Lawyers know this, too. They are Wordsters.  They can word you into certain death or they can word you right out of a mess. They can outword anyone and using a language that only they know.

With that preface, now that we agree the battles are with words, what battles should we fight and which ones should we pass up?

I believe that if your battle is for selfish gain you won’t have any long term joy from the victory.  If your battle is just simply to take someone down that you will spend your energy and time and even when you are done, you won’t have made any great significance in the world.

If your battle is to pave the way for helping others in the same boat as you, and your victory will not only help yourself but many who come after you, then you must fight.  You cannot avoid your duty to put on the verbal gloves and wordcraft your way to victory.  So what do two examples look like?

The classic example of a battle not worth fighting is the divorce battle.  Obviously I’m completely against divorce from the get-go, but for those who have chosen this path, read on.  The sick stories that I’ve heard related to one ex trying to destroy the other ex seem like they are from a twisted Hollywood movie.  The only people who win in these stories are the lawyers.  And I’m not talking about a ‘fair divorce’ (if such a thing were possible) where both sides divvy up the bounty.  I’m talking about divorcing but then going that extra step to make sure there is salt in the other person’s wound.  Forget it! Move on.  Seek God and He will heal your heart, not auctioning off your ex’s motorcycle for a dollar.

I’m not saying that I agree completely with where many unions seem to have gone in the last few decades, but I think they are a good example of a battle that was worth fighting.  Unions formed because companies were abusing people.  Companies that have only their own selfish gain in mind are still very much present and, oh yes, right here in Canada, right here in Vancouver.  Unions used peaceful demonstrations, and words of negotiations.  No punching (well I’m sure a few angry union dudes lost their cool).  No beating of rented mules.

So, I recommend using a basic gauge for your battle.  Will others benefit from your battle?  Will you be helping others beside yourself?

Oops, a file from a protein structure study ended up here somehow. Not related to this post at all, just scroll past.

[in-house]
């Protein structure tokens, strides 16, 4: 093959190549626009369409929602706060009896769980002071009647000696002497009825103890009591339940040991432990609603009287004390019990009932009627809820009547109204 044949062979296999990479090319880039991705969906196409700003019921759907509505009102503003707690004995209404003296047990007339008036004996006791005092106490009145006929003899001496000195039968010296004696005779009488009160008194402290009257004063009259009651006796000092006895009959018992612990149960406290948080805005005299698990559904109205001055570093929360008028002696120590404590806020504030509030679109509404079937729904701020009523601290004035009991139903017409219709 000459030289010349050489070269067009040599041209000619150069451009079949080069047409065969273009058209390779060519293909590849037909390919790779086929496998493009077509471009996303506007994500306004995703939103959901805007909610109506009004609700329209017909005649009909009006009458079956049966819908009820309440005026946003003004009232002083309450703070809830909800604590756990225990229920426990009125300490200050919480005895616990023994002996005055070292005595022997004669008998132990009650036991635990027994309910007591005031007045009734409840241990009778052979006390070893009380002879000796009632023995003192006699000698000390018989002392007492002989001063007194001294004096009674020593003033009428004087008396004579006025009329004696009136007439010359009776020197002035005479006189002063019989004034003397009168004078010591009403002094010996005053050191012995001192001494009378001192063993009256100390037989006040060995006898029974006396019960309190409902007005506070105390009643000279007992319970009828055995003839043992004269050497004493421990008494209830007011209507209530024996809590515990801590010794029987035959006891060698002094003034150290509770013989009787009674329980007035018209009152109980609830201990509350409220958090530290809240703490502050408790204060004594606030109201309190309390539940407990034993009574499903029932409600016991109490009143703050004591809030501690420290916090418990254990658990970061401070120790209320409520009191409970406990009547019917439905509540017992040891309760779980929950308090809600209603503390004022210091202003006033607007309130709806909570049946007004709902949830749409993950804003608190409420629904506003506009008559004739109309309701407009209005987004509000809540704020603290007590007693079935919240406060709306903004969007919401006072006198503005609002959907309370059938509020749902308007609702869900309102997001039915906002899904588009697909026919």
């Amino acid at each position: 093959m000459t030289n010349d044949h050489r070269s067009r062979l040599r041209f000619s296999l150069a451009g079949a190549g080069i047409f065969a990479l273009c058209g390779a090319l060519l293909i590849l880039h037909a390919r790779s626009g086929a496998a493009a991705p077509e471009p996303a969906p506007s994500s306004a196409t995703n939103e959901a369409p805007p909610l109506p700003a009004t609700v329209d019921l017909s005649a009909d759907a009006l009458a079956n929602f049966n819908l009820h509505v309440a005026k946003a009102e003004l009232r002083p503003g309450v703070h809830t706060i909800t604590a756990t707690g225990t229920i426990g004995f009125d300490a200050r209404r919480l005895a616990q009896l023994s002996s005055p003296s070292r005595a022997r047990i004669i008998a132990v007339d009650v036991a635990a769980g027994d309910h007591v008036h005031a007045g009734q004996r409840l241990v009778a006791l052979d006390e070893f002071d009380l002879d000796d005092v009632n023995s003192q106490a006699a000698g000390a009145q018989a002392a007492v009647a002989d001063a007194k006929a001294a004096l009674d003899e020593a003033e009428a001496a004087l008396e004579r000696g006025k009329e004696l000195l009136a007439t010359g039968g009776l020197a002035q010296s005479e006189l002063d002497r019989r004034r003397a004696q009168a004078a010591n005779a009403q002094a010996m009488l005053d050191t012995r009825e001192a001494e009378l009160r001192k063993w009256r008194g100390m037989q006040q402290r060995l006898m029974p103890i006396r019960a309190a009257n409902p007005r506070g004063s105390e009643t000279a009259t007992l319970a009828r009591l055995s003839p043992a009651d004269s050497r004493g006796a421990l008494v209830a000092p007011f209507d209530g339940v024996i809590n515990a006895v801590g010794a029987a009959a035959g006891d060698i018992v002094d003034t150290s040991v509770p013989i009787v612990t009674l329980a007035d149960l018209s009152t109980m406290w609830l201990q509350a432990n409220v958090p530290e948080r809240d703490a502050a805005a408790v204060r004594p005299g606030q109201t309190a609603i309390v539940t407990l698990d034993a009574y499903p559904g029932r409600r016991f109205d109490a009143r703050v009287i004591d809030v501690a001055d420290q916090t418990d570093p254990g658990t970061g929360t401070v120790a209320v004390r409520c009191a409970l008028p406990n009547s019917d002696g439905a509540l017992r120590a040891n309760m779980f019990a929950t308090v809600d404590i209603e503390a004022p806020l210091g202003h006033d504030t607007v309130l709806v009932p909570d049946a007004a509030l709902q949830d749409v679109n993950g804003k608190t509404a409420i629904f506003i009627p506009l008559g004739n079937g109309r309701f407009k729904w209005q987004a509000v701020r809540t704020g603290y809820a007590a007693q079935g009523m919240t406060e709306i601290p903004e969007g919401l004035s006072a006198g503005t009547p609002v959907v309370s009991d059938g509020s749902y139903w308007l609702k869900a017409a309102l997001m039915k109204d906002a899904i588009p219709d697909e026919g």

If the answer is ‘yes’ then by all means go down fighting and die trying if you must.  Take a round-house kick to the head for the team.  Curl up in a ball and let them boot-smack you.

But if you are the only ‘winner’ in the battle, pack up, fold the cards and move on – your battle is in vain.

 

 

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Our Generation: Dude, somebody should probably go save her.

So I’m reading a news article (rare) when I come across this article about some chick (is that politically correct?) who got swept away (literally).

I think the point of the article was to confirm that the woman didn’t end up falling off the corner of the earth but it got me thinking about the true  meaning of this video.  You really need to take a minute to watch this. You can start watching at 30 seconds in to get the point.

At first I chuckled the same way as the 99% of the other people watching and filming and did a short belly laugh when the goofy sounding drunk college student said these words

Dude.  Somebody should probably go save her.

So I watched the video again and noticed that not only were there many people standing around on the other side of the torrent but there were a lot of voices near the camera too.

Nobody went to save her.

Then I started thinking about his words ‘somebody’.

Who is somebody?  Isn’t the goofy voice guy somebody?  Oh… I get it.  It’s the ‘general somebody’.  It’s the same ‘somebody’ we blame for all of the mishaps and failings of the world.

“Somebody should run for politics who isn’t corrupt.”

“Somebody should really come up with a win-win way of doing business.”

Somebody‘s best friend is ‘they‘.  They and somebody are clones – one and the same person.

“They should really do something about the government wastage in this country.”

“They should really create legislation to stop large corporations from ruining people’s lives.”

“I heard that they‘ve found a cure for cancer.”

“They should really come up with a kind of computer that has higher security and doesn’t violate you privacy and get lots of viruses.  Oh wait.. they did.”

It’s also interesting to note the use of ‘dude’ in this video.  Is he speaking to his friend, a ‘dude’?  No.  He’s speaking to the ‘general dude’ which in turn means that he’s speaking out loud to himself and anyone else who might like to hear his thoughts.  Here are a few more examples of such usage of ‘dude’:

Dude! Check out that couple tongue wrestling by the mailbox.”

“Oh, dude.  I can’t believe I forgot my textbook.”

Dude…. *tokes reefer*… I’m like so stoned.”

So, in a complete sports-commentary-style analysis of Goofy-Guy’s statement:

Dude: I’m now vocalizing and pointing attention my internal thoughts so others can hear and discuss them

Somebody: someone other than myself, the general somebody, the un-faced somebody upon whom I blame for the bad things of the world